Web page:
Two longtime friends of director Luca Guadagnino added their personal touch to “Call Me by Your Name,” his sensual summer romance from Sony Pictures Classics that’s set in northern Italy in 1983.
An interior decorator by trade, first-time set decorator Violante Visconti (Luchino Visconti’s grandniece) dressed the 17th-century villa where young Elio (Timothée Chalamet) lives with his scholarly parents, the Perlmans (Michael Stuhlbarg and Amira Casar) and falls for the visiting American intern Oliver (Armie Hammer).
Fashion designer and repeat Guadagnino collaborator Giulia Piersanti created the film’s understated costumes.
Visconti conceptually married the Perlmans’ worldliness with the villa’s nostalgic past to attain the eclectic, lived-in feel of a deeply loved home. “[Much] of the furniture belonged to my father,” she says. “That made it cozy and personal. The Perl-mans are open-minded. They love books, music, history. … Their house is easygoing and non-structured, with flowers from the garden, furniture from their travels. It was there for generations. The Perlmans inherited it and added their lives to it. I wanted to give it the sense of time passing by.”
Most of the dishes and ’50s glassware belonged to Visconti’s parents and to Guadagnino. Maps, mirrors and paintings with Asian influences primarily came from Piva, an antiques store in Milan.
Visconti is especially fond of the pinkish couch in the library, a central piece in a number of scenes, calling it “a shabby-chic sofa in a place full of life and memories.” She recalls her collaboration with Samuel Deshors, the film’s production designer, who conceptualized many exteriors. “We obviously couldn’t have a normal swimming pool in this sort of garden,” she says. “[Samuel] had the clever idea of turning an animal watering trough into a pool.”
For the costumes, Piersanti avoided going overboard. “Very period-y clothes would have done a disservice to the film,” she says. “The key was giving a sense of insouciant adolescent sensuality, summer heat and sexual awakening. I wanted to hint at a nostalgic, suspended period.”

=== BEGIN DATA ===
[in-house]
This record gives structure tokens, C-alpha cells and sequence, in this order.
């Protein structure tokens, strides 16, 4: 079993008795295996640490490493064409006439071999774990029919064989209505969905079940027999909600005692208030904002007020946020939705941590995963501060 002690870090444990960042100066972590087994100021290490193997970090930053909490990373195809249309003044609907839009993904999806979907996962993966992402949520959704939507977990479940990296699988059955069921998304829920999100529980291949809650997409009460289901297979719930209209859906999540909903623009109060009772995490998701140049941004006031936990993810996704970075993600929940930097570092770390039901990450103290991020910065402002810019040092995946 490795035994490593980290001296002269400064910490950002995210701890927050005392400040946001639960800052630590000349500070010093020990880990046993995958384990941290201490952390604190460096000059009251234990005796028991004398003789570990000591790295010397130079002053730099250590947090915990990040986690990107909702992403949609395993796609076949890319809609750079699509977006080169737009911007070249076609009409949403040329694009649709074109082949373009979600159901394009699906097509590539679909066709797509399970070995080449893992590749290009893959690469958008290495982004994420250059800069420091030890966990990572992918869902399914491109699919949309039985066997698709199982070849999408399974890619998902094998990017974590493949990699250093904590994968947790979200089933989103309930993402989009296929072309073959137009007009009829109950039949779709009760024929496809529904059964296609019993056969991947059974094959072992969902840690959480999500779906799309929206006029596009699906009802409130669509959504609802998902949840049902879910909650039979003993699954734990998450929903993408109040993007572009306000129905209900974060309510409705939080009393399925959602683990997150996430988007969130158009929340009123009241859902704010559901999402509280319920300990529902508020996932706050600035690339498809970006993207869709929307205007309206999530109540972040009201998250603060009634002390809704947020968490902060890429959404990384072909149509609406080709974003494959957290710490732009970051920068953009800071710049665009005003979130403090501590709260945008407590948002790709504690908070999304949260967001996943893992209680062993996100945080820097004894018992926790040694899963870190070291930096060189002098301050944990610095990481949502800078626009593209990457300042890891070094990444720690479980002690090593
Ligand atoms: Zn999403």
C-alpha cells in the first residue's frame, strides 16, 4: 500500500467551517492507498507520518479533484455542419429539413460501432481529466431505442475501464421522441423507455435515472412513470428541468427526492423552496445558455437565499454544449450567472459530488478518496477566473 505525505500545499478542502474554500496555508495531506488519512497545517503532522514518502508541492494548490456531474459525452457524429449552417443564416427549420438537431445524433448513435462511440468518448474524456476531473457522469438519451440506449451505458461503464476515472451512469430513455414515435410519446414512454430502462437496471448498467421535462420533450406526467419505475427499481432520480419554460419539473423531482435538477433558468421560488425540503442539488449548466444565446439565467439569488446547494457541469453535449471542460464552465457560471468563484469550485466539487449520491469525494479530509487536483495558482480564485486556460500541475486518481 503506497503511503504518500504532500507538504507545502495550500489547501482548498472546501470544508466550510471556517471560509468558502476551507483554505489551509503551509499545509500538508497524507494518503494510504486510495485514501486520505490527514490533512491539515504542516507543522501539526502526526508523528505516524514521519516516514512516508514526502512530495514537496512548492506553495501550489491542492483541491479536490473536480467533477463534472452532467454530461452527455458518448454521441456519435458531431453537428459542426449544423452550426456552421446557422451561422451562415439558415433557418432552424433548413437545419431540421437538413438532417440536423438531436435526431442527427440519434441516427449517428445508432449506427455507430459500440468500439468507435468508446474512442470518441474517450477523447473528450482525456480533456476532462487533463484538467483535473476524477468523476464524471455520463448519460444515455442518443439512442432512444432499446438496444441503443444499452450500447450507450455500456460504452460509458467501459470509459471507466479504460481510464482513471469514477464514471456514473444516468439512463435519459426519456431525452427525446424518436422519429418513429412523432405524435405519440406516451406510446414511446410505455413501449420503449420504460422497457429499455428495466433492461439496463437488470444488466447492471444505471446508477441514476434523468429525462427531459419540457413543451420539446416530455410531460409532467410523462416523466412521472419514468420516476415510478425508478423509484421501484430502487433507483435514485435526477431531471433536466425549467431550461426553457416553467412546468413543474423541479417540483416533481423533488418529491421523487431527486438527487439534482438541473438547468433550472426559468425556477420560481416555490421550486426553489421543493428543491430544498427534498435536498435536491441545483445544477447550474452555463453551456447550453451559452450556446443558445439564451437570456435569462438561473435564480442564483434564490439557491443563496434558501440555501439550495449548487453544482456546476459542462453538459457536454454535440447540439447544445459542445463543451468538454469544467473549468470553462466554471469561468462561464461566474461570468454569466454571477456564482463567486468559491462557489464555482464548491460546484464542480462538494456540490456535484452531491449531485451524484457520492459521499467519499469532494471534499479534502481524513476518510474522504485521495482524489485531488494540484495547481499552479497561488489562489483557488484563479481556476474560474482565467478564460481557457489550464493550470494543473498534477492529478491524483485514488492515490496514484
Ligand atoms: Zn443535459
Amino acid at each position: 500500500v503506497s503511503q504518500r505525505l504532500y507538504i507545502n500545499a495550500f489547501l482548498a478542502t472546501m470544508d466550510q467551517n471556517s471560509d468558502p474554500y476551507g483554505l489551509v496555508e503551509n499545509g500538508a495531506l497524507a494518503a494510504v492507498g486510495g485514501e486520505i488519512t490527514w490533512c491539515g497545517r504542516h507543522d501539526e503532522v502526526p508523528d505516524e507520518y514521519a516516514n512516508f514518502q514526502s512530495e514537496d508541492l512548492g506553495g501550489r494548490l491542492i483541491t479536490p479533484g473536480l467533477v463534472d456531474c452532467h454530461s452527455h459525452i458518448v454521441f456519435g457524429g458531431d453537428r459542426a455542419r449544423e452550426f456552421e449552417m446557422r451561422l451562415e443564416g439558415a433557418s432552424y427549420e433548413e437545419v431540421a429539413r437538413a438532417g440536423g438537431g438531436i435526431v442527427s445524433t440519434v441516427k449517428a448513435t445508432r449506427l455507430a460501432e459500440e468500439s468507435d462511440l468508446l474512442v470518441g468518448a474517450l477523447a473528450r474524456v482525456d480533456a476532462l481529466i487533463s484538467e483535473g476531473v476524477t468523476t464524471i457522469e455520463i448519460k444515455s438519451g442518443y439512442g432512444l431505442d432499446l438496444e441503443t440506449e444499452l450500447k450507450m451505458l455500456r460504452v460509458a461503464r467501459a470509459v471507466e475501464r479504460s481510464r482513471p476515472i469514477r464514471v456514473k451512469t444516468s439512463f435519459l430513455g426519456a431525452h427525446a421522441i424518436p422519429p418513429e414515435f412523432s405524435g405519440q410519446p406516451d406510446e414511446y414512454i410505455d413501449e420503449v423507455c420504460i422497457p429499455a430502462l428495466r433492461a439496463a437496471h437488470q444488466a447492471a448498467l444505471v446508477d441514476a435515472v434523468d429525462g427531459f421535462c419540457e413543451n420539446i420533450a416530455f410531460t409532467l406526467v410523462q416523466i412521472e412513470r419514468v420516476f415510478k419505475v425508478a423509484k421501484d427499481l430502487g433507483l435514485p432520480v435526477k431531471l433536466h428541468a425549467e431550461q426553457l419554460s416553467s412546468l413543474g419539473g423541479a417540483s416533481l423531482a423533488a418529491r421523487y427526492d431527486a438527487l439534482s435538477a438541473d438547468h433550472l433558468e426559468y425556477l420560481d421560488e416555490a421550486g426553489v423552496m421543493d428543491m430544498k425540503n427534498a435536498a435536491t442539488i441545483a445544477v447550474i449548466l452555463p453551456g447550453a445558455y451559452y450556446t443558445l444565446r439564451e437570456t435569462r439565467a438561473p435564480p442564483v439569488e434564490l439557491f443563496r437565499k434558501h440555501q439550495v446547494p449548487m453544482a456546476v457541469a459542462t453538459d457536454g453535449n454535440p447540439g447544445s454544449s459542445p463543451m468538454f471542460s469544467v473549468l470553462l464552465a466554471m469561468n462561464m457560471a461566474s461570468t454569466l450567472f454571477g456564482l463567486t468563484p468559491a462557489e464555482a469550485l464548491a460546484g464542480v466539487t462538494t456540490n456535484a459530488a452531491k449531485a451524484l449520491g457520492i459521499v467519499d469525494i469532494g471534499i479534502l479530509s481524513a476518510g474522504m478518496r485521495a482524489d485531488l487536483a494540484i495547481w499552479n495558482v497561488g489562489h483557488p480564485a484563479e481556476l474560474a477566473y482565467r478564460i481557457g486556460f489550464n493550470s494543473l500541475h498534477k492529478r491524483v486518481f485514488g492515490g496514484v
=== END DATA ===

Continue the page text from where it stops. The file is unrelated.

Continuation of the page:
As a result, Piersanti stuck with a few key pieces for each character. She pulled from her own memories of Italian summers, represented in Eric Rohmer’s “Pauline at the Beach,” “A Summer’s Tale” and “A Tale of Springtime.” For the Perlmans, she drew inspiration from her parents’ photo albums.
“[Much] of the furniture belonged to my father. That made it … personal.”
Mrs. Perlman’s casually chic wardrobe, consisting of mustard and army green shirts and silk bourette shorts, was custom-made based on vintage Armani pieces. Aiming to differentiate Oliver’s looks from everyone else’s, Piersanti chose big Ralph Lauren shirts, short shorts and high tops for him. “I was looking at some of Bruce Weber’s earliest photographs, of the ’80s sexy, healthy American man,” she says.
For Elio, who wears plenty of Lacoste throughout, Piersanti wanted to emphasize his evolved, confident style in the final scene with a bold shirt that came from a vintage shop in Milan. But she is mostly keen on Elio’s burgundy polo shirt and Fido Dido T-shirt. “They are from my husband’s closet,” she reveals. “I love that they will stay forever on film.”